21. In the existing circumstances, the presence of UNFICYP on the island remains indispensable for the maintenance of the ceasefire between the two sides. I therefore recommend that the Security Council extend the mandate of the Force for a further period of six months, until 31 December 1999. I am consulting the parties concerned on the matter and shall report to the Council as soon as the consultations have been completed.

22. In conclusion, I wish to express appreciation to my Deputy Special Representative and Chief of Mission in Cyprus, Ann Hercus, and to pay tribute to the Force Commander, Major-General Evergisto A. de Vergara, and the men and women serving with UNFICYP for the efficiency and dedication with which they have discharged the responsibilities entrusted to them by the Security Council.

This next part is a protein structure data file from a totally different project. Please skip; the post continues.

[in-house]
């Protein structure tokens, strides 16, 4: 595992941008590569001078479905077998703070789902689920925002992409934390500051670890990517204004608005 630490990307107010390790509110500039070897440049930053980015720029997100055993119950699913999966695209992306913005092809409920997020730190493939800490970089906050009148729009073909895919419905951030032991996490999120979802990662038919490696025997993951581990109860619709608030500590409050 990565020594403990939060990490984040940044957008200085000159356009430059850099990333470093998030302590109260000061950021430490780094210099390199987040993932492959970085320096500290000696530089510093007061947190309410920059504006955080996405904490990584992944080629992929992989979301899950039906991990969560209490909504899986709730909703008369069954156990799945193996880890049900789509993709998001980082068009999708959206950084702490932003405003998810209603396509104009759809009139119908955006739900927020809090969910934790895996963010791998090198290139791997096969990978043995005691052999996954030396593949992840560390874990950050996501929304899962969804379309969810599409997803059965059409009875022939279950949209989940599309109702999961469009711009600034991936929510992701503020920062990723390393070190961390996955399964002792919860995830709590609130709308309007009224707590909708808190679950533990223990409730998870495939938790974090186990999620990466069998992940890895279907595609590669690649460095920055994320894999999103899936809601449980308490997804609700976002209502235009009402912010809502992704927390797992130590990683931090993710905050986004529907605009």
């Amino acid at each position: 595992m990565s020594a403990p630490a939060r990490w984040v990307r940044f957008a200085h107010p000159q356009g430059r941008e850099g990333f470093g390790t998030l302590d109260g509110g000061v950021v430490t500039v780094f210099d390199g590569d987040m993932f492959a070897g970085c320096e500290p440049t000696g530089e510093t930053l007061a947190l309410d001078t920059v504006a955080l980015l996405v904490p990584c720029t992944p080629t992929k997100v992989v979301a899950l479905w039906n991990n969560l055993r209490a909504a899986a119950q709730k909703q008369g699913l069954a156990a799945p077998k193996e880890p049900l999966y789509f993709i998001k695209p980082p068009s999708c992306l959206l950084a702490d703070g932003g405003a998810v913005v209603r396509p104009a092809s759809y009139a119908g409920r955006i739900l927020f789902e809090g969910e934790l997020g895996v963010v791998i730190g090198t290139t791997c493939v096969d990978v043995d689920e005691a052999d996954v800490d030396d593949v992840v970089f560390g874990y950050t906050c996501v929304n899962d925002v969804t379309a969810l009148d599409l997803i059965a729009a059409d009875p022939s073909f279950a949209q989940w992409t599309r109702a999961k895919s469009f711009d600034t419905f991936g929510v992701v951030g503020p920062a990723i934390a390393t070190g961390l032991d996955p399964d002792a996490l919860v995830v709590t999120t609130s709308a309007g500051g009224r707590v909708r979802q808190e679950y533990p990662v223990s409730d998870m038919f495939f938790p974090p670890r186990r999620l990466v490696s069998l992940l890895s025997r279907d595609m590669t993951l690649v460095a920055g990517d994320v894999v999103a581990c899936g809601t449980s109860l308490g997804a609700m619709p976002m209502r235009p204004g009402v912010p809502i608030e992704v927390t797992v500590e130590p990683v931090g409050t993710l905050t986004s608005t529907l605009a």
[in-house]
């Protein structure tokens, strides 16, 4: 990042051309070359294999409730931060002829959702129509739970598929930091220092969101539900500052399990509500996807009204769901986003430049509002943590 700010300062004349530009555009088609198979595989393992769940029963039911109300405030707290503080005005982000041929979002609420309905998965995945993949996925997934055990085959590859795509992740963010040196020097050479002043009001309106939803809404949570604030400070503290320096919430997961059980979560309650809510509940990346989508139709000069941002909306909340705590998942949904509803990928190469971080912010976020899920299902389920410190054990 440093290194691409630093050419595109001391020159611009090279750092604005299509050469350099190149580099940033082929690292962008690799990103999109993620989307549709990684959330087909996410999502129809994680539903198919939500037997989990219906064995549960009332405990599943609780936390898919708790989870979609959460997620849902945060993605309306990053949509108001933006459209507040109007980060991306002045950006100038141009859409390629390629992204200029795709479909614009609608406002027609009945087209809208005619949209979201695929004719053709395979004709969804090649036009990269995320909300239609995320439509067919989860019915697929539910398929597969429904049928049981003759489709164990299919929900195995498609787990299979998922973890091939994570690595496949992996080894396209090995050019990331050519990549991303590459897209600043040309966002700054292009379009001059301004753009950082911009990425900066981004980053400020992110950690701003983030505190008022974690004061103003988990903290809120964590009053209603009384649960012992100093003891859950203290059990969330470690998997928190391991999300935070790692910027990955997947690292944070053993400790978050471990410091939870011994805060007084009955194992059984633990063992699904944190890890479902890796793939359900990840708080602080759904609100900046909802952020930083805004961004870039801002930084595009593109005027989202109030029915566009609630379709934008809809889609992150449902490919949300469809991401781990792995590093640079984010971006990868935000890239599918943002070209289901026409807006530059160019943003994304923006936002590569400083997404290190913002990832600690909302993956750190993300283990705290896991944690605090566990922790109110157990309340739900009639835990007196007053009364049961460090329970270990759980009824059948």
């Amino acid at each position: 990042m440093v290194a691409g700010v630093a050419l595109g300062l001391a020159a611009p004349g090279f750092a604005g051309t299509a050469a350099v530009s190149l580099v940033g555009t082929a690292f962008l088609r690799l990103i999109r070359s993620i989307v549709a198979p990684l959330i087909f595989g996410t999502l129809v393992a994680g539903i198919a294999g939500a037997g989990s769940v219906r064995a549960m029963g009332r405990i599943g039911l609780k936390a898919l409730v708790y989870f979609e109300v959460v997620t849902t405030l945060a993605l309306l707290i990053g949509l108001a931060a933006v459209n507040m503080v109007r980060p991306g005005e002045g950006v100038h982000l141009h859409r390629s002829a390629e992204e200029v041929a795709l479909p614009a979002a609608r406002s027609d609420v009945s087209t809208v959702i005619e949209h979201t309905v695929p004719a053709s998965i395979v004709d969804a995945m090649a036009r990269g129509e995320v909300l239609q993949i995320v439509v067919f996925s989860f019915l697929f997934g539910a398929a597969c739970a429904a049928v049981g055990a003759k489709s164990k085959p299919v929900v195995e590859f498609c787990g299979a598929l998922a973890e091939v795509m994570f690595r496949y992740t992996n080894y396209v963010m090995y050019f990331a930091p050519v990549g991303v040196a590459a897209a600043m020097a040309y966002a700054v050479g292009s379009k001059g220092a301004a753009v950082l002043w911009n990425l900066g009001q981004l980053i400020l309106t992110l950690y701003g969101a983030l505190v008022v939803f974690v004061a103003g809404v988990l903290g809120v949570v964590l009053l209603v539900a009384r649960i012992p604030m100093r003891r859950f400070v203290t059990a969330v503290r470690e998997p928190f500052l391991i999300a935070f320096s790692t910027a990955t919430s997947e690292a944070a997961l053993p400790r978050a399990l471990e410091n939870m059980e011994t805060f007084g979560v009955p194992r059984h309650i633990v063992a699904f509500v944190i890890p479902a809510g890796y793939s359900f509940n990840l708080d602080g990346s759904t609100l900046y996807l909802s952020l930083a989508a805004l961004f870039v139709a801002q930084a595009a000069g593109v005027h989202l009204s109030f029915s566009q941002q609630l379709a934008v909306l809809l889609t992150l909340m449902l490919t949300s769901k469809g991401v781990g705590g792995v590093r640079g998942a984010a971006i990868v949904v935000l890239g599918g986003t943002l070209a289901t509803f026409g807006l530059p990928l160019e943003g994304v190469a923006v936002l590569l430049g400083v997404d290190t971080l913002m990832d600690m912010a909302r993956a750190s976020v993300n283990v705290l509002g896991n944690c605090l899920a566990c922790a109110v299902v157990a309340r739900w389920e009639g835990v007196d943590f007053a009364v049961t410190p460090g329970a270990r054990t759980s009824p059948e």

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Government Spokesman replies to Turkish Foreign Minister

It is regrettable that the Foreign Minister of Turkey, Mr Cem, either for internal consumption or because he is seeking to annoy the Greek Cypriot side, has claimed that the idea of confederation is gaining ground on account of Turkey’s stand. [Read more…]